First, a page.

After facing severe flour scarcity, the Discalced Carmelites of Cuba manage to produce communion hosts again: "The one who multiplied the loaves has shown his power with the multiplication of flour."
Earlier this month, on November 2, the Discalced Carmelite nuns of Havana, Cuba, reported that they had run out of flour to produce communion hosts, as scarcity hits (yet again) the Caribbean nation.
As Pablo Cesio explained in his article for the Spanish Edition of Aleteia, the Monastery of the Discalced Carmelites of Santa Teresa produces almost all of the hosts used by every diocese in the island – if not all of them. And even though regular flour supply has long been a problem in the country (as part of a sustained food crisis), the nuns have somehow managed to keep their production going.
A statement published by Vida Cristiana on Facebook announced that, as the news that they had run out of flour became viral, the nuns received unexpected donations from vitually everywhere.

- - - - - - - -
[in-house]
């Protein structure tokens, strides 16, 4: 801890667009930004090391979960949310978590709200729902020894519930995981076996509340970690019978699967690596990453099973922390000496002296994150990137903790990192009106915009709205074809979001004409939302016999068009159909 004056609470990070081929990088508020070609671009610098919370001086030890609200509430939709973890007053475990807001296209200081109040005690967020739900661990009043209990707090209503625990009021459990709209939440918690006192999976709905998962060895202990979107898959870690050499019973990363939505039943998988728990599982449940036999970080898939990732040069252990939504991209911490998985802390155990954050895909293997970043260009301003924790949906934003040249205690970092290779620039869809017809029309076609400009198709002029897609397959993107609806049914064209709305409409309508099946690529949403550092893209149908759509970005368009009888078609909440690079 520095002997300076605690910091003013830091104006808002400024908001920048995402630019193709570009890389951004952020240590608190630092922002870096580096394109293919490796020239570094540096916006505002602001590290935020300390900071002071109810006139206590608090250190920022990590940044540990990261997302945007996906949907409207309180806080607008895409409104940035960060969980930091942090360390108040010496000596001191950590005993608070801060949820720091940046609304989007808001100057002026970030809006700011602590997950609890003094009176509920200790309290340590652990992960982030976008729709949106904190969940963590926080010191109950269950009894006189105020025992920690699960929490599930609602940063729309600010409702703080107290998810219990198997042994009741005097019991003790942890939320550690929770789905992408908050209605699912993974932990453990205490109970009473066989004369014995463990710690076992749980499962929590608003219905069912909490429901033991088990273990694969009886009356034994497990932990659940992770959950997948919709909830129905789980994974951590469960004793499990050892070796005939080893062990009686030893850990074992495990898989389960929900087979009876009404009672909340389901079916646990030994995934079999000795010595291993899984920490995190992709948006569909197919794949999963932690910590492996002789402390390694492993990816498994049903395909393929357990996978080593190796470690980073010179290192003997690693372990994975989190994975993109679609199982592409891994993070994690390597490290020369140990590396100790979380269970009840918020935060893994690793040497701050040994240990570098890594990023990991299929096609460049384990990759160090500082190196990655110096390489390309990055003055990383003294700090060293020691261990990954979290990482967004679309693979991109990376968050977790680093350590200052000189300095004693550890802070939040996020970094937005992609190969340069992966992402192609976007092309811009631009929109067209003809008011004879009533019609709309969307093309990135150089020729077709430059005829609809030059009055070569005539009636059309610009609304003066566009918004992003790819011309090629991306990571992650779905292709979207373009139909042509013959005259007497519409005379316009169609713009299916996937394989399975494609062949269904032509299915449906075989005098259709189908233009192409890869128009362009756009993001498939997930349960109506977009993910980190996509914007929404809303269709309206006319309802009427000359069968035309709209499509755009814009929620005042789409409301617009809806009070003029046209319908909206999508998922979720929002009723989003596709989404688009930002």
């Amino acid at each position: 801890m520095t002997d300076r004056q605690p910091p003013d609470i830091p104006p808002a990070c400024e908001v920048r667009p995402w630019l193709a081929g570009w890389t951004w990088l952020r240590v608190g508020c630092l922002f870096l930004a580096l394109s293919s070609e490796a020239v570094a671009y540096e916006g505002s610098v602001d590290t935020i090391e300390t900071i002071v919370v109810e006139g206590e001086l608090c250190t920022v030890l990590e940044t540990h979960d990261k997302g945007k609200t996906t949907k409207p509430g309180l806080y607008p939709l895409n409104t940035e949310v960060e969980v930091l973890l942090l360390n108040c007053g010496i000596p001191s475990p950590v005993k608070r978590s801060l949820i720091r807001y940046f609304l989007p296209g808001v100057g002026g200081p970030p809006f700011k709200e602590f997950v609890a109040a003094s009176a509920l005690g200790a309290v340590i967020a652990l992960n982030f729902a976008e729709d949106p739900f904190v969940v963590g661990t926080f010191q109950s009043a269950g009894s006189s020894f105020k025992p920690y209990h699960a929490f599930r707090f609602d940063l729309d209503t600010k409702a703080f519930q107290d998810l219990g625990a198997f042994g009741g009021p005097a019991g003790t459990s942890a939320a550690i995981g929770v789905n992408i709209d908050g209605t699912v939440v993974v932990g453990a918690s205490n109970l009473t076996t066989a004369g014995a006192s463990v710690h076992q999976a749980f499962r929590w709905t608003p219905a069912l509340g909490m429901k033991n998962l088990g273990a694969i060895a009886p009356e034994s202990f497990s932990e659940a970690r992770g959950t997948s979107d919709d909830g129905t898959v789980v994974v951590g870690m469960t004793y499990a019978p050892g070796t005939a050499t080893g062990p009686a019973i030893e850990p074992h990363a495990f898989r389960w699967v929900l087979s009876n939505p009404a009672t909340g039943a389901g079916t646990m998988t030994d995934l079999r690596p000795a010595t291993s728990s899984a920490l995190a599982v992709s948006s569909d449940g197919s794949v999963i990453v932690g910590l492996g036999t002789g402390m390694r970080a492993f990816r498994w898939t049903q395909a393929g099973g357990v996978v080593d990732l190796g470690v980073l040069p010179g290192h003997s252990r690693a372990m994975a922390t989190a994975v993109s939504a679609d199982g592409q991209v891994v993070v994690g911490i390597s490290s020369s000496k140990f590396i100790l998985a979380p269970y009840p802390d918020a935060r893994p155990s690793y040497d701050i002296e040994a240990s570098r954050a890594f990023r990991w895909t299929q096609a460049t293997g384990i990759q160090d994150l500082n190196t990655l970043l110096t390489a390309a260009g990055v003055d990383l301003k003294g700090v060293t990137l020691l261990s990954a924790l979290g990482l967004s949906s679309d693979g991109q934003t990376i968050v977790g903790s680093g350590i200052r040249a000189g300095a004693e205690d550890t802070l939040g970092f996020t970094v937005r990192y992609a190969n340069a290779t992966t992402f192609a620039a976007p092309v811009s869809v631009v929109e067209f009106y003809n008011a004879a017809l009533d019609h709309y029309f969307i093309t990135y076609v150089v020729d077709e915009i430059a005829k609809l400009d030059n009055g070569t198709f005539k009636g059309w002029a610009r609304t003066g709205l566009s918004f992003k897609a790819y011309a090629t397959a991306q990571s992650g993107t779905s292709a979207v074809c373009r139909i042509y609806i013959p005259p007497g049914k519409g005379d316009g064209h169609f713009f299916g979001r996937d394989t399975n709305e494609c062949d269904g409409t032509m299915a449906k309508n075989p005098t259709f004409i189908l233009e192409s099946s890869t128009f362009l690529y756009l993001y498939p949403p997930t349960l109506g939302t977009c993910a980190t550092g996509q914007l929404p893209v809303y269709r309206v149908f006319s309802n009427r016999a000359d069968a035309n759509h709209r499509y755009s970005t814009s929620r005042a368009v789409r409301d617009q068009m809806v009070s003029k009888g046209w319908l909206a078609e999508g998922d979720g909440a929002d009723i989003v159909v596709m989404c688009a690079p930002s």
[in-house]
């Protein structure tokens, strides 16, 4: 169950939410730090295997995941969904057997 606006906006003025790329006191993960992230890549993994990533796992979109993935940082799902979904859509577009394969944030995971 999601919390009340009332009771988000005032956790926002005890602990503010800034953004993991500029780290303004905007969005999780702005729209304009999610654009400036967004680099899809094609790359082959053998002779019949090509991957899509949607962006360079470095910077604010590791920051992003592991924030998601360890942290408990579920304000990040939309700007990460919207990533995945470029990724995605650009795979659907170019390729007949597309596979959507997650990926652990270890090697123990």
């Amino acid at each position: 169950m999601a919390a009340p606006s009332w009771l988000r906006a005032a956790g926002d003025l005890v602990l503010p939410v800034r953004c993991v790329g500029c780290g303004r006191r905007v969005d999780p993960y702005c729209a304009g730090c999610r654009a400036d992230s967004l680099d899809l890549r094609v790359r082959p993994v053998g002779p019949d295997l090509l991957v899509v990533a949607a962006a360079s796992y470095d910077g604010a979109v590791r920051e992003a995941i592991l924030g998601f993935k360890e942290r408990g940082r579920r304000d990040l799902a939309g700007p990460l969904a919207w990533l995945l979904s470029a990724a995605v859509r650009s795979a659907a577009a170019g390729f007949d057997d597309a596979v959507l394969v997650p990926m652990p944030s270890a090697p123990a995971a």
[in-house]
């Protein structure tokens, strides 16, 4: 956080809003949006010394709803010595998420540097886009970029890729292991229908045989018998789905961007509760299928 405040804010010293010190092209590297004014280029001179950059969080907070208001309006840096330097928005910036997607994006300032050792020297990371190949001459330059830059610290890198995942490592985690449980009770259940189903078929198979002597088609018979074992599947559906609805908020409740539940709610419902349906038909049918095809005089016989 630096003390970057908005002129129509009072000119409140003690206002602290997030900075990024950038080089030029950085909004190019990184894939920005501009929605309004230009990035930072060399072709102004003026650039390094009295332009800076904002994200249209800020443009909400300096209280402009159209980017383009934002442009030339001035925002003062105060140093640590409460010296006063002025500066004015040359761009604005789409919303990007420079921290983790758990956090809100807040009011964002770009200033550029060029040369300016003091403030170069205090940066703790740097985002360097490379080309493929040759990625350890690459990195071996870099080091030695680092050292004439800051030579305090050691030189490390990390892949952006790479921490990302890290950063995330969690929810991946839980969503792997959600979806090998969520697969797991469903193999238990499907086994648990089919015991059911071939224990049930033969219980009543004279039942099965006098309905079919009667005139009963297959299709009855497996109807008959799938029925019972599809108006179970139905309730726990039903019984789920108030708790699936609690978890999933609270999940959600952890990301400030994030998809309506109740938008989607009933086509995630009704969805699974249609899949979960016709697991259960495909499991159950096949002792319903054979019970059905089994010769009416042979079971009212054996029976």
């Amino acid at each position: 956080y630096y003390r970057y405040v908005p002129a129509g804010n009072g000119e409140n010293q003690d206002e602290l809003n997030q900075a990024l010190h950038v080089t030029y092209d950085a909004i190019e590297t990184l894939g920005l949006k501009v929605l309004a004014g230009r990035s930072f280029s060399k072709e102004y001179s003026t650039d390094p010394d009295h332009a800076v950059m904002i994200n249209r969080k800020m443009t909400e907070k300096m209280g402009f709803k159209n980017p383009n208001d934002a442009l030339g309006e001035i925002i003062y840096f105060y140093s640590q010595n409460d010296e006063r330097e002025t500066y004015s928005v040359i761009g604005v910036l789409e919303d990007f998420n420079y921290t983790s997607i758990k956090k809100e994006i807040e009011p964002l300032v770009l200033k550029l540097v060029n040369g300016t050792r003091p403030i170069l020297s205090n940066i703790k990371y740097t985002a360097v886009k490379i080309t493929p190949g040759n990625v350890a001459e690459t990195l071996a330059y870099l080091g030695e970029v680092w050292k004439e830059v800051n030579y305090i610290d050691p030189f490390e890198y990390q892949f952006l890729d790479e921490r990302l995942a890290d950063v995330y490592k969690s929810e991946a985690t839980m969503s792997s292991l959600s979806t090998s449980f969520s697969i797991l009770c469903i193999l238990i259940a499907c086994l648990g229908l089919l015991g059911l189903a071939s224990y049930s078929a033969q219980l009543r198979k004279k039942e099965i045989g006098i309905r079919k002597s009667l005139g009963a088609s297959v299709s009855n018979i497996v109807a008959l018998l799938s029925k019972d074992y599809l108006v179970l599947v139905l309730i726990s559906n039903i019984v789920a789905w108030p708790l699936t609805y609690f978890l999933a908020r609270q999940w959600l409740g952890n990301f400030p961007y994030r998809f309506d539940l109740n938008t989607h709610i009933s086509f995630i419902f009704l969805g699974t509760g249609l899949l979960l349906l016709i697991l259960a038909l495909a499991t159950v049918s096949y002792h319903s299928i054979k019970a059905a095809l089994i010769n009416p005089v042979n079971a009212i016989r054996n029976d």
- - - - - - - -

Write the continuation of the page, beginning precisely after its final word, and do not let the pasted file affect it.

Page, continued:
“The impressive thing about all this,” the statement reads, “is how […] so many people of good will, like the widow in the Gospel, have offered little or much so that our work can go on […] We have received flour donations from nearby villages, institutions and organizations, Miami, Puerto Rico, Spain, and we also received the usual governmental allocation […] The one who multiplied the loaves has shown his power with the multiplication of flour.”
The nuns finished the statement claiming they were to resume their work in service to the faithful of Cuba “as soon as possible.”